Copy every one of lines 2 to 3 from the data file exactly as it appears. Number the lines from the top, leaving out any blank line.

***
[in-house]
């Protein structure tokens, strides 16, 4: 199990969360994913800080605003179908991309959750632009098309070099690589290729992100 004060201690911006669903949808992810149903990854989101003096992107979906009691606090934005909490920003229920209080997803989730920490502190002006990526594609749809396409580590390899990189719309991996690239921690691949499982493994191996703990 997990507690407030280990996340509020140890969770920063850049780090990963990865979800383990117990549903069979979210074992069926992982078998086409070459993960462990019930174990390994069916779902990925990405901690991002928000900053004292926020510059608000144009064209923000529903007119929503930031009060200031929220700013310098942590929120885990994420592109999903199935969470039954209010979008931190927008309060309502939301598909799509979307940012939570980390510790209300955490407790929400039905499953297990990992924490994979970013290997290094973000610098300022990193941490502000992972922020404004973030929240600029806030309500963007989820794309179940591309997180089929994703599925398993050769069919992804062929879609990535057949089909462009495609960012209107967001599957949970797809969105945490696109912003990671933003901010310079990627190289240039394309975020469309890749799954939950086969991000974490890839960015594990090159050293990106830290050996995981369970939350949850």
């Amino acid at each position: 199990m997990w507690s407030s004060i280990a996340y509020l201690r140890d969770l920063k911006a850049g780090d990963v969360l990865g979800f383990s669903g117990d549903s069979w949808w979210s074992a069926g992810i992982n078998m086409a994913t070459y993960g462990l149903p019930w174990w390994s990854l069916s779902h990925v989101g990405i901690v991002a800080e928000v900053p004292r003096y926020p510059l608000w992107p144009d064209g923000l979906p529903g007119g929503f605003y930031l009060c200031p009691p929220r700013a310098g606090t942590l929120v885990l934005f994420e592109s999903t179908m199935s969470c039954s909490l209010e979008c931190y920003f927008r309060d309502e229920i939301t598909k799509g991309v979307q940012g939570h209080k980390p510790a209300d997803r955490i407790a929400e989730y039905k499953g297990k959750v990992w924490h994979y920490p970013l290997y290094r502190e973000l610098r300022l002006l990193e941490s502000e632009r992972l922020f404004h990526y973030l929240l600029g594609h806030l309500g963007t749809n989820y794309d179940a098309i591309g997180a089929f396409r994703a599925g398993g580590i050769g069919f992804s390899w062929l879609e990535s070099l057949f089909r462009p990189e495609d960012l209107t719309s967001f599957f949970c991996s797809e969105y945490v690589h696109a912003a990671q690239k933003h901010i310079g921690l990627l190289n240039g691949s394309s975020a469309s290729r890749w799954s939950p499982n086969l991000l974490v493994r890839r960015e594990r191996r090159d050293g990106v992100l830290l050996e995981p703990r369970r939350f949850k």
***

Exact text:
């Protein structure tokens, strides 16, 4: 199990969360994913800080605003179908991309959750632009098309070099690589290729992100 004060201690911006669903949808992810149903990854989101003096992107979906009691606090934005909490920003229920209080997803989730920490502190002006990526594609749809396409580590390899990189719309991996690239921690691949499982493994191996703990 997990507690407030280990996340509020140890969770920063850049780090990963990865979800383990117990549903069979979210074992069926992982078998086409070459993960462990019930174990390994069916779902990925990405901690991002928000900053004292926020510059608000144009064209923000529903007119929503930031009060200031929220700013310098942590929120885990994420592109999903199935969470039954209010979008931190927008309060309502939301598909799509979307940012939570980390510790209300955490407790929400039905499953297990990992924490994979970013290997290094973000610098300022990193941490502000992972922020404004973030929240600029806030309500963007989820794309179940591309997180089929994703599925398993050769069919992804062929879609990535057949089909462009495609960012209107967001599957949970797809969105945490696109912003990671933003901010310079990627190289240039394309975020469309890749799954939950086969991000974490890839960015594990090159050293990106830290050996995981369970939350949850």
């Amino acid at each position: 199990m997990w507690s407030s004060i280990a996340y509020l201690r140890d969770l920063k911006a850049g780090d990963v969360l990865g979800f383990s669903g117990d549903s069979w949808w979210s074992a069926g992810i992982n078998m086409a994913t070459y993960g462990l149903p019930w174990w390994s990854l069916s779902h990925v989101g990405i901690v991002a800080e928000v900053p004292r003096y926020p510059l608000w992107p144009d064209g923000l979906p529903g007119g929503f605003y930031l009060c200031p009691p929220r700013a310098g606090t942590l929120v885990l934005f994420e592109s999903t179908m199935s969470c039954s909490l209010e979008c931190y920003f927008r309060d309502e229920i939301t598909k799509g991309v979307q940012g939570h209080k980390p510790a209300d997803r955490i407790a929400e989730y039905k499953g297990k959750v990992w924490h994979y920490p970013l290997y290094r502190e973000l610098r300022l002006l990193e941490s502000e632009r992972l922020f404004h990526y973030l929240l600029g594609h806030l309500g963007t749809n989820y794309d179940a098309i591309g997180a089929f396409r994703a599925g398993g580590i050769g069919f992804s390899w062929l879609e990535s070099l057949f089909r462009p990189e495609d960012l209107t719309s967001f599957f949970c991996s797809e969105y945490v690589h696109a912003a990671q690239k933003h901010i310079g921690l990627l190289n240039g691949s394309s975020a469309s290729r890749w799954s939950p499982n086969l991000l974490v493994r890839r960015e594990r191996r090159d050293g990106v992100l830290l050996e995981p703990r369970r939350f949850k």